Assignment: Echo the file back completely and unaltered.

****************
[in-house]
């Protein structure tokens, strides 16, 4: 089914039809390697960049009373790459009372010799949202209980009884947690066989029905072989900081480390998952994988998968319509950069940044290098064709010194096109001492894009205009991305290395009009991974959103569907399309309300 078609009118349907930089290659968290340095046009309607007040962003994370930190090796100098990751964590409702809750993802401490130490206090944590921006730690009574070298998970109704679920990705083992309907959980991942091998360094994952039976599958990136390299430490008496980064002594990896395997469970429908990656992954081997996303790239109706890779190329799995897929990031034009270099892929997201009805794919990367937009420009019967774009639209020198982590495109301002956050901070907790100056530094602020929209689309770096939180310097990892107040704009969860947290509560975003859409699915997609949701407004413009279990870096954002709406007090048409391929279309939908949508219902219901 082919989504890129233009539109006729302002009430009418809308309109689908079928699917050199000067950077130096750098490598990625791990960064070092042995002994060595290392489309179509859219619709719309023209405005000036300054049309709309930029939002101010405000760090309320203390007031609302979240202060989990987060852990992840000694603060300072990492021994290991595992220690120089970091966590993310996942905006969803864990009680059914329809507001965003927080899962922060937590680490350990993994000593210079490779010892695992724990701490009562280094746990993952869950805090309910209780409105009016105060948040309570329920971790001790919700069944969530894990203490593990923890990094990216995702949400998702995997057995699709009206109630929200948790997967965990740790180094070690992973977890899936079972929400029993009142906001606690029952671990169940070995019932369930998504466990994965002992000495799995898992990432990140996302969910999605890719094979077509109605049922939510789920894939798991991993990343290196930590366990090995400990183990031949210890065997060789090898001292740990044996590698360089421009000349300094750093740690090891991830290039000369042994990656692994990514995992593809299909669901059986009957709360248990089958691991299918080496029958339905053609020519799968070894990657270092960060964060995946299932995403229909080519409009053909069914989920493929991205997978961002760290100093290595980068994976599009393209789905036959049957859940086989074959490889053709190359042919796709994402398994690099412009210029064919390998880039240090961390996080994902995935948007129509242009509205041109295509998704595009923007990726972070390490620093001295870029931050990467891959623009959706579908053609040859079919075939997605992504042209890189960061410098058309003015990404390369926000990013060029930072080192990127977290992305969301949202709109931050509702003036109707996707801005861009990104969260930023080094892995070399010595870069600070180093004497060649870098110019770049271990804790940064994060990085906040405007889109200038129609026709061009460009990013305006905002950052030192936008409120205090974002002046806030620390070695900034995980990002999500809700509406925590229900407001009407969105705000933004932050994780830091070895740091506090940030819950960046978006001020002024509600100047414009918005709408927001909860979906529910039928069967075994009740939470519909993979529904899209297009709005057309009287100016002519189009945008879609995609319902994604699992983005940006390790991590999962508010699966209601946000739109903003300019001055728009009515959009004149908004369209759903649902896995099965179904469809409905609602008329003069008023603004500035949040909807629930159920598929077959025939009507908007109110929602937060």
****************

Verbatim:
[in-house]
């Protein structure tokens, strides 16, 4: 089914039809390697960049009373790459009372010799949202209980009884947690066989029905072989900081480390998952994988998968319509950069940044290098064709010194096109001492894009205009991305290395009009991974959103569907399309309300 078609009118349907930089290659968290340095046009309607007040962003994370930190090796100098990751964590409702809750993802401490130490206090944590921006730690009574070298998970109704679920990705083992309907959980991942091998360094994952039976599958990136390299430490008496980064002594990896395997469970429908990656992954081997996303790239109706890779190329799995897929990031034009270099892929997201009805794919990367937009420009019967774009639209020198982590495109301002956050901070907790100056530094602020929209689309770096939180310097990892107040704009969860947290509560975003859409699915997609949701407004413009279990870096954002709406007090048409391929279309939908949508219902219901 082919989504890129233009539109006729302002009430009418809308309109689908079928699917050199000067950077130096750098490598990625791990960064070092042995002994060595290392489309179509859219619709719309023209405005000036300054049309709309930029939002101010405000760090309320203390007031609302979240202060989990987060852990992840000694603060300072990492021994290991595992220690120089970091966590993310996942905006969803864990009680059914329809507001965003927080899962922060937590680490350990993994000593210079490779010892695992724990701490009562280094746990993952869950805090309910209780409105009016105060948040309570329920971790001790919700069944969530894990203490593990923890990094990216995702949400998702995997057995699709009206109630929200948790997967965990740790180094070690992973977890899936079972929400029993009142906001606690029952671990169940070995019932369930998504466990994965002992000495799995898992990432990140996302969910999605890719094979077509109605049922939510789920894939798991991993990343290196930590366990090995400990183990031949210890065997060789090898001292740990044996590698360089421009000349300094750093740690090891991830290039000369042994990656692994990514995992593809299909669901059986009957709360248990089958691991299918080496029958339905053609020519799968070894990657270092960060964060995946299932995403229909080519409009053909069914989920493929991205997978961002760290100093290595980068994976599009393209789905036959049957859940086989074959490889053709190359042919796709994402398994690099412009210029064919390998880039240090961390996080994902995935948007129509242009509205041109295509998704595009923007990726972070390490620093001295870029931050990467891959623009959706579908053609040859079919075939997605992504042209890189960061410098058309003015990404390369926000990013060029930072080192990127977290992305969301949202709109931050509702003036109707996707801005861009990104969260930023080094892995070399010595870069600070180093004497060649870098110019770049271990804790940064994060990085906040405007889109200038129609026709061009460009990013305006905002950052030192936008409120205090974002002046806030620390070695900034995980990002999500809700509406925590229900407001009407969105705000933004932050994780830091070895740091506090940030819950960046978006001020002024509600100047414009918005709408927001909860979906529910039928069967075994009740939470519909993979529904899209297009709005057309009287100016002519189009945008879609995609319902994604699992983005940006390790991590999962508010699966209601946000739109903003300019001055728009009515959009004149908004369209759903649902896995099965179904469809409905609602008329003069008023603004500035949040909807629930159920598929077959025939009507908007109110929602937060």